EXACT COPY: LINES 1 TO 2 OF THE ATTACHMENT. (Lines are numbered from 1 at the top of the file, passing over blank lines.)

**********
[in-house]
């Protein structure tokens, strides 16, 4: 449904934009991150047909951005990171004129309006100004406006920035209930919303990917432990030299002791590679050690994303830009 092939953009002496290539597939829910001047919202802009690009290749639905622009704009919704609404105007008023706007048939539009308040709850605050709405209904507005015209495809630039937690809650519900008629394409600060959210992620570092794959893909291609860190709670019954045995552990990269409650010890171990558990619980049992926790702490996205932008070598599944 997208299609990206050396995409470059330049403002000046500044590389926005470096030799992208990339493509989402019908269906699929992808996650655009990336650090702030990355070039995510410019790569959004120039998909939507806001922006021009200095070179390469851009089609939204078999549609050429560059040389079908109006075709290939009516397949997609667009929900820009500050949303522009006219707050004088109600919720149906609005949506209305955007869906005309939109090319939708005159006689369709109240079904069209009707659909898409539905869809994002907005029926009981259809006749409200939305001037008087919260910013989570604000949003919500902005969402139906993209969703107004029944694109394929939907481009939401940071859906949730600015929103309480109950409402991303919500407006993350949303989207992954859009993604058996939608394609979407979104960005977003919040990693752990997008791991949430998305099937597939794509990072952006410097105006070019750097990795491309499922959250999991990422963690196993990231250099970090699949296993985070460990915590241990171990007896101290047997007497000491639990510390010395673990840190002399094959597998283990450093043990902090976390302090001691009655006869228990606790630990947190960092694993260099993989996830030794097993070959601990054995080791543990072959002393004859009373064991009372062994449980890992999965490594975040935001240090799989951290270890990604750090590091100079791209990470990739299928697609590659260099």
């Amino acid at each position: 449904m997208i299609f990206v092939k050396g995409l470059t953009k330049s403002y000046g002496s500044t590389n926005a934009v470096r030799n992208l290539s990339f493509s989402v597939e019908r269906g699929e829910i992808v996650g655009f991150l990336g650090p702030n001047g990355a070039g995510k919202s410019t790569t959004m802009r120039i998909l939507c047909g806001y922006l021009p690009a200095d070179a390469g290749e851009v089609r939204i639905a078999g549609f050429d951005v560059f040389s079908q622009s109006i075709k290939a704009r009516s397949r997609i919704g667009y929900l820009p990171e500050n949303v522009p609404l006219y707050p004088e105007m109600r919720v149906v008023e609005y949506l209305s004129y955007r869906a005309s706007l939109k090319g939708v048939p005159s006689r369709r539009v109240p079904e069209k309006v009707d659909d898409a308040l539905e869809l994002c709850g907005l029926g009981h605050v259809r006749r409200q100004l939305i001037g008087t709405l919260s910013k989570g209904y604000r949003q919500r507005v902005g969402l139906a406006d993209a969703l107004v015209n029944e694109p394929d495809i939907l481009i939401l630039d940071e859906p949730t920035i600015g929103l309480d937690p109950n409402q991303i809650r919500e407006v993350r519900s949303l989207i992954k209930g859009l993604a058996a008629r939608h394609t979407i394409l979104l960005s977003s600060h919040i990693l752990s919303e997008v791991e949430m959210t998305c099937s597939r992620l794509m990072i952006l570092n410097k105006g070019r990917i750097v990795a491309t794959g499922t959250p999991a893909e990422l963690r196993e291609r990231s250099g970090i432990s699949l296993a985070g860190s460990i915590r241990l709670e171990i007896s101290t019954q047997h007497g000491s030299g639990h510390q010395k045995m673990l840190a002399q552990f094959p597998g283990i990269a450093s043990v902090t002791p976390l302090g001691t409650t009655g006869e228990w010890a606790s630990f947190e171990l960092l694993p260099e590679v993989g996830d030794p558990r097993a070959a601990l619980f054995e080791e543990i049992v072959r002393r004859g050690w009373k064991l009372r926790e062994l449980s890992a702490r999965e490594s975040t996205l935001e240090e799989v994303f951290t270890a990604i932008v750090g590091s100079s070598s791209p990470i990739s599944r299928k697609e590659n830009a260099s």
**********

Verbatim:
[in-house]
């Protein structure tokens, strides 16, 4: 449904934009991150047909951005990171004129309006100004406006920035209930919303990917432990030299002791590679050690994303830009 092939953009002496290539597939829910001047919202802009690009290749639905622009704009919704609404105007008023706007048939539009308040709850605050709405209904507005015209495809630039937690809650519900008629394409600060959210992620570092794959893909291609860190709670019954045995552990990269409650010890171990558990619980049992926790702490996205932008070598599944 997208299609990206050396995409470059330049403002000046500044590389926005470096030799992208990339493509989402019908269906699929992808996650655009990336650090702030990355070039995510410019790569959004120039998909939507806001922006021009200095070179390469851009089609939204078999549609050429560059040389079908109006075709290939009516397949997609667009929900820009500050949303522009006219707050004088109600919720149906609005949506209305955007869906005309939109090319939708005159006689369709109240079904069209009707659909898409539905869809994002907005029926009981259809006749409200939305001037008087919260910013989570604000949003919500902005969402139906993209969703107004029944694109394929939907481009939401940071859906949730600015929103309480109950409402991303919500407006993350949303989207992954859009993604058996939608394609979407979104960005977003919040990693752990997008791991949430998305099937597939794509990072952006410097105006070019750097990795491309499922959250999991990422963690196993990231250099970090699949296993985070460990915590241990171990007896101290047997007497000491639990510390010395673990840190002399094959597998283990450093043990902090976390302090001691009655006869228990606790630990947190960092694993260099993989996830030794097993070959601990054995080791543990072959002393004859009373064991009372062994449980890992999965490594975040935001240090799989951290270890990604750090590091100079791209990470990739299928697609590659260099």